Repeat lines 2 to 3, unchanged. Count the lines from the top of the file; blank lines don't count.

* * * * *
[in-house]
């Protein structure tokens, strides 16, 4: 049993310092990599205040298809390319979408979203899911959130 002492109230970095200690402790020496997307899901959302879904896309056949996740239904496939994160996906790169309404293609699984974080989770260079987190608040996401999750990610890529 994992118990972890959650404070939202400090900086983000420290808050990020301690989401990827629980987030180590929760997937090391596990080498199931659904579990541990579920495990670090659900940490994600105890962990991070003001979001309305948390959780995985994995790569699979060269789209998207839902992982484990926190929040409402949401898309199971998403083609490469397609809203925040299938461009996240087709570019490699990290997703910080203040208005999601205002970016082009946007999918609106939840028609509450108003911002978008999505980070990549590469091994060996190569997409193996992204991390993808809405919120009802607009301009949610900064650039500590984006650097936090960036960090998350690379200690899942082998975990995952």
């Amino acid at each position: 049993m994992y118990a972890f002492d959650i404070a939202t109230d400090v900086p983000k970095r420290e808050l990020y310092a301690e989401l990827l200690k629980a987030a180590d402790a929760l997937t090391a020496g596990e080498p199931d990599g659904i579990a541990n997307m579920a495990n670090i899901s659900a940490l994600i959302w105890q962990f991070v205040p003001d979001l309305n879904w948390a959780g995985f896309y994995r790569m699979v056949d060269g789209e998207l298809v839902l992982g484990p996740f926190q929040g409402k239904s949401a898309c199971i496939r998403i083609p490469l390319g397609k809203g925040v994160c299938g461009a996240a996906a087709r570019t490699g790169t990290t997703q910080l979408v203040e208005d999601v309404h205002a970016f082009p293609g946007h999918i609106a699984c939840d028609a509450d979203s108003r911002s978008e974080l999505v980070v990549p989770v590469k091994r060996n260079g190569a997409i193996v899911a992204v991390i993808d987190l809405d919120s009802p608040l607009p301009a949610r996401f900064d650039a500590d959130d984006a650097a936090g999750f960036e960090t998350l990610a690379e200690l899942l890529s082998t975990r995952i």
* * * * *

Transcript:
């Protein structure tokens, strides 16, 4: 049993310092990599205040298809390319979408979203899911959130 002492109230970095200690402790020496997307899901959302879904896309056949996740239904496939994160996906790169309404293609699984974080989770260079987190608040996401999750990610890529 994992118990972890959650404070939202400090900086983000420290808050990020301690989401990827629980987030180590929760997937090391596990080498199931659904579990541990579920495990670090659900940490994600105890962990991070003001979001309305948390959780995985994995790569699979060269789209998207839902992982484990926190929040409402949401898309199971998403083609490469397609809203925040299938461009996240087709570019490699990290997703910080203040208005999601205002970016082009946007999918609106939840028609509450108003911002978008999505980070990549590469091994060996190569997409193996992204991390993808809405919120009802607009301009949610900064650039500590984006650097936090960036960090998350690379200690899942082998975990995952």
């Amino acid at each position: 049993m994992y118990a972890f002492d959650i404070a939202t109230d400090v900086p983000k970095r420290e808050l990020y310092a301690e989401l990827l200690k629980a987030a180590d402790a929760l997937t090391a020496g596990e080498p199931d990599g659904i579990a541990n997307m579920a495990n670090i899901s659900a940490l994600i959302w105890q962990f991070v205040p003001d979001l309305n879904w948390a959780g995985f896309y994995r790569m699979v056949d060269g789209e998207l298809v839902l992982g484990p996740f926190q929040g409402k239904s949401a898309c199971i496939r998403i083609p490469l390319g397609k809203g925040v994160c299938g461009a996240a996906a087709r570019t490699g790169t990290t997703q910080l979408v203040e208005d999601v309404h205002a970016f082009p293609g946007h999918i609106a699984c939840d028609a509450d979203s108003r911002s978008e974080l999505v980070v990549p989770v590469k091994r060996n260079g190569a997409i193996v899911a992204v991390i993808d987190l809405d919120s009802p608040l607009p301009a949610r996401f900064d650039a500590d959130d984006a650097a936090g999750f960036e960090t998350l990610a690379e200690l899942l890529s082998t975990r995952i």